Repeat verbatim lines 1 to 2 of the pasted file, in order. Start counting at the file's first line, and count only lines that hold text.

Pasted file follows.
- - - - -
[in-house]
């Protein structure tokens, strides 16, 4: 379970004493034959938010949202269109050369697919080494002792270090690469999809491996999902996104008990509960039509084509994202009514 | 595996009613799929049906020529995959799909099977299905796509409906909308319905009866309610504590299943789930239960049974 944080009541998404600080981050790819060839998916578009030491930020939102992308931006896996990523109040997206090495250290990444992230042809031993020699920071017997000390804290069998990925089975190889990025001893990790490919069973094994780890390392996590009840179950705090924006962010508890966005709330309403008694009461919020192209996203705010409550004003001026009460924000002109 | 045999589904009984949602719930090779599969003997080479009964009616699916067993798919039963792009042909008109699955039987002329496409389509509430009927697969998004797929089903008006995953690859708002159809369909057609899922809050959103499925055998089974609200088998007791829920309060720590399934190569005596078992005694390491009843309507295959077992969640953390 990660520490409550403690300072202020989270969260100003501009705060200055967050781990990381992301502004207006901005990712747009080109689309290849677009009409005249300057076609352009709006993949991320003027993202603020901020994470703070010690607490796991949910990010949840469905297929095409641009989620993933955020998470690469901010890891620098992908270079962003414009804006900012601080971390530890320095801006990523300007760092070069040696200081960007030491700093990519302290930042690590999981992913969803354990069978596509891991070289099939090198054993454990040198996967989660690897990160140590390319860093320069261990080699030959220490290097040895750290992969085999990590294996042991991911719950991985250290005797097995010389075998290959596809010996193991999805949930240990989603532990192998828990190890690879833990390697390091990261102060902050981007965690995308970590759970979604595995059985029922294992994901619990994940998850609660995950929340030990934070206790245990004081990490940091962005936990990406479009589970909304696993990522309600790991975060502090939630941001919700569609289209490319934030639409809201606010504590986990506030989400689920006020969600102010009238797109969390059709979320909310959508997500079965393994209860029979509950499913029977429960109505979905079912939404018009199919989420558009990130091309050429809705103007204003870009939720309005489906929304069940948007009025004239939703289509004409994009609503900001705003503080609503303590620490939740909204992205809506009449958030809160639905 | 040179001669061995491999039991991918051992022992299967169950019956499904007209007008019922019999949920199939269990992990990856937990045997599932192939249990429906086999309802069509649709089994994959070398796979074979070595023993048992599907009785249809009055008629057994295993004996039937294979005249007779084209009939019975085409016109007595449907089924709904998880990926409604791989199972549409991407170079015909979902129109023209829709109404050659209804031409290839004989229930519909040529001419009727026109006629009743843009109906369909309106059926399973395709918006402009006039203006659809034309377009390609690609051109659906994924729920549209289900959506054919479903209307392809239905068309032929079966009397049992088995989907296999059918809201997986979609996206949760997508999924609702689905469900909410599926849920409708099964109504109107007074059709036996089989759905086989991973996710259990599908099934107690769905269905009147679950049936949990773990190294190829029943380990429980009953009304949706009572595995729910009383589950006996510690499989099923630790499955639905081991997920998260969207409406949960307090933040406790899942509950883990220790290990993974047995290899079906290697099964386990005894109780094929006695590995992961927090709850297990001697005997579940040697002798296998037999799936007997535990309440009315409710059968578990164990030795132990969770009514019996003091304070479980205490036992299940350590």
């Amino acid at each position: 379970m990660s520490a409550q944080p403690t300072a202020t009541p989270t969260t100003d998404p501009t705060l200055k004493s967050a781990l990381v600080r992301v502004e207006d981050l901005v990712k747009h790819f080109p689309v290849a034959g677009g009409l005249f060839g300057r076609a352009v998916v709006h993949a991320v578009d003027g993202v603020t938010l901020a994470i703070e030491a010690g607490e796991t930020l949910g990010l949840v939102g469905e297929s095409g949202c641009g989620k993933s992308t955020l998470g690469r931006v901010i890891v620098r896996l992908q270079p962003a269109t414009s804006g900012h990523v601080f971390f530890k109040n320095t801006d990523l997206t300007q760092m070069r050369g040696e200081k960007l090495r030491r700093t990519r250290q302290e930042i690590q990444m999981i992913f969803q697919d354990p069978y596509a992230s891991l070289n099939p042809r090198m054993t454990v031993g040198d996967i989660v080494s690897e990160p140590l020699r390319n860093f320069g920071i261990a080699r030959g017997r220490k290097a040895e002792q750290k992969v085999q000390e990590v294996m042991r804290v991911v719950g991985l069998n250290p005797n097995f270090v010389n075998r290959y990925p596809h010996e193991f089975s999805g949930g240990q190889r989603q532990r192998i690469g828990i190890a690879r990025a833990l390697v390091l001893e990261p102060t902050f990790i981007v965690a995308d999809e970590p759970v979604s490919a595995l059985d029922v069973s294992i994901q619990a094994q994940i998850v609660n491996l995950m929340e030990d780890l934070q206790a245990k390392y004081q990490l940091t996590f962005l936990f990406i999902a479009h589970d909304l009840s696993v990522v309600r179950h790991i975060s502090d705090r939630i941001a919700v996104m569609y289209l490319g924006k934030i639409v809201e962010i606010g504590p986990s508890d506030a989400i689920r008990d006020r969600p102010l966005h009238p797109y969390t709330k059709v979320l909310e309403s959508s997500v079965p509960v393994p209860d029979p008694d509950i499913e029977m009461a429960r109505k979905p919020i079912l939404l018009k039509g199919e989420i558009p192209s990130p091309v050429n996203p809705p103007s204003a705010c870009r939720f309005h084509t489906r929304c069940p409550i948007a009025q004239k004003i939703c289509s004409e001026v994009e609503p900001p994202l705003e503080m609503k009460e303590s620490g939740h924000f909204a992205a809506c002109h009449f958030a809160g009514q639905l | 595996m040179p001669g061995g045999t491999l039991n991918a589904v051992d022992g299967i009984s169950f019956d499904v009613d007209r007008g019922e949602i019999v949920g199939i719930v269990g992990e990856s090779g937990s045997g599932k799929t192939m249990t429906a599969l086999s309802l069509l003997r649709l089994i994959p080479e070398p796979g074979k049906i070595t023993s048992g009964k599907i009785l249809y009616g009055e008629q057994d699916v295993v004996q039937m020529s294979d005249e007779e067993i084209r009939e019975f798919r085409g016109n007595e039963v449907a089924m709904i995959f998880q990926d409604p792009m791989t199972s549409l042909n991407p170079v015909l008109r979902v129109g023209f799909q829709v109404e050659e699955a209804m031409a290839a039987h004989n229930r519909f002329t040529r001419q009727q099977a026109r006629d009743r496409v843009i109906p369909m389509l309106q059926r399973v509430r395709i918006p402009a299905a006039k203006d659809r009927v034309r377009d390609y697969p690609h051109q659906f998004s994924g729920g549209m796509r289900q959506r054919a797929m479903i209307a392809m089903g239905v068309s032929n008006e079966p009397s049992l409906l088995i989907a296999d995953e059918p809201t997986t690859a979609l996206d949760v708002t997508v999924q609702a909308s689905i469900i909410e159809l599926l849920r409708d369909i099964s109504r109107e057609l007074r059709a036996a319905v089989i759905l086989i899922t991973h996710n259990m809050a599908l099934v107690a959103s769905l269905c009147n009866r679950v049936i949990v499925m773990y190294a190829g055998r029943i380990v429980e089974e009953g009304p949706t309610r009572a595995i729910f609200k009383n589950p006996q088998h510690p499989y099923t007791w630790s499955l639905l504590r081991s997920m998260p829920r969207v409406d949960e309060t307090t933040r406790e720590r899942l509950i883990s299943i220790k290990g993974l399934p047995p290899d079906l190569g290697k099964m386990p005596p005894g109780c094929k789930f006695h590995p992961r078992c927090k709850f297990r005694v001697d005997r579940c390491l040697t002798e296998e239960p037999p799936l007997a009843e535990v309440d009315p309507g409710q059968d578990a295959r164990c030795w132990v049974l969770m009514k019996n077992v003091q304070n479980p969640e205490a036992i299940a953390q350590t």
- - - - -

[in-house]
């Protein structure tokens, strides 16, 4: 379970004493034959938010949202269109050369697919080494002792270090690469999809491996999902996104008990509960039509084509994202009514 | 595996009613799929049906020529995959799909099977299905796509409906909308319905009866309610504590299943789930239960049974 944080009541998404600080981050790819060839998916578009030491930020939102992308931006896996990523109040997206090495250290990444992230042809031993020699920071017997000390804290069998990925089975190889990025001893990790490919069973094994780890390392996590009840179950705090924006962010508890966005709330309403008694009461919020192209996203705010409550004003001026009460924000002109 | 045999589904009984949602719930090779599969003997080479009964009616699916067993798919039963792009042909008109699955039987002329496409389509509430009927697969998004797929089903008006995953690859708002159809369909057609899922809050959103499925055998089974609200088998007791829920309060720590399934190569005596078992005694390491009843309507295959077992969640953390 990660520490409550403690300072202020989270969260100003501009705060200055967050781990990381992301502004207006901005990712747009080109689309290849677009009409005249300057076609352009709006993949991320003027993202603020901020994470703070010690607490796991949910990010949840469905297929095409641009989620993933955020998470690469901010890891620098992908270079962003414009804006900012601080971390530890320095801006990523300007760092070069040696200081960007030491700093990519302290930042690590999981992913969803354990069978596509891991070289099939090198054993454990040198996967989660690897990160140590390319860093320069261990080699030959220490290097040895750290992969085999990590294996042991991911719950991985250290005797097995010389075998290959596809010996193991999805949930240990989603532990192998828990190890690879833990390697390091990261102060902050981007965690995308970590759970979604595995059985029922294992994901619990994940998850609660995950929340030990934070206790245990004081990490940091962005936990990406479009589970909304696993990522309600790991975060502090939630941001919700569609289209490319934030639409809201606010504590986990506030989400689920006020969600102010009238797109969390059709979320909310959508997500079965393994209860029979509950499913029977429960109505979905079912939404018009199919989420558009990130091309050429809705103007204003870009939720309005489906929304069940948007009025004239939703289509004409994009609503900001705003503080609503303590620490939740909204992205809506009449958030809160639905 | 040179001669061995491999039991991918051992022992299967169950019956499904007209007008019922019999949920199939269990992990990856937990045997599932192939249990429906086999309802069509649709089994994959070398796979074979070595023993048992599907009785249809009055008629057994295993004996039937294979005249007779084209009939019975085409016109007595449907089924709904998880990926409604791989199972549409991407170079015909979902129109023209829709109404050659209804031409290839004989229930519909040529001419009727026109006629009743843009109906369909309106059926399973395709918006402009006039203006659809034309377009390609690609051109659906994924729920549209289900959506054919479903209307392809239905068309032929079966009397049992088995989907296999059918809201997986979609996206949760997508999924609702689905469900909410599926849920409708099964109504109107007074059709036996089989759905086989991973996710259990599908099934107690769905269905009147679950049936949990773990190294190829029943380990429980009953009304949706009572595995729910009383589950006996510690499989099923630790499955639905081991997920998260969207409406949960307090933040406790899942509950883990220790290990993974047995290899079906290697099964386990005894109780094929006695590995992961927090709850297990001697005997579940040697002798296998037999799936007997535990309440009315409710059968578990164990030795132990969770009514019996003091304070479980205490036992299940350590």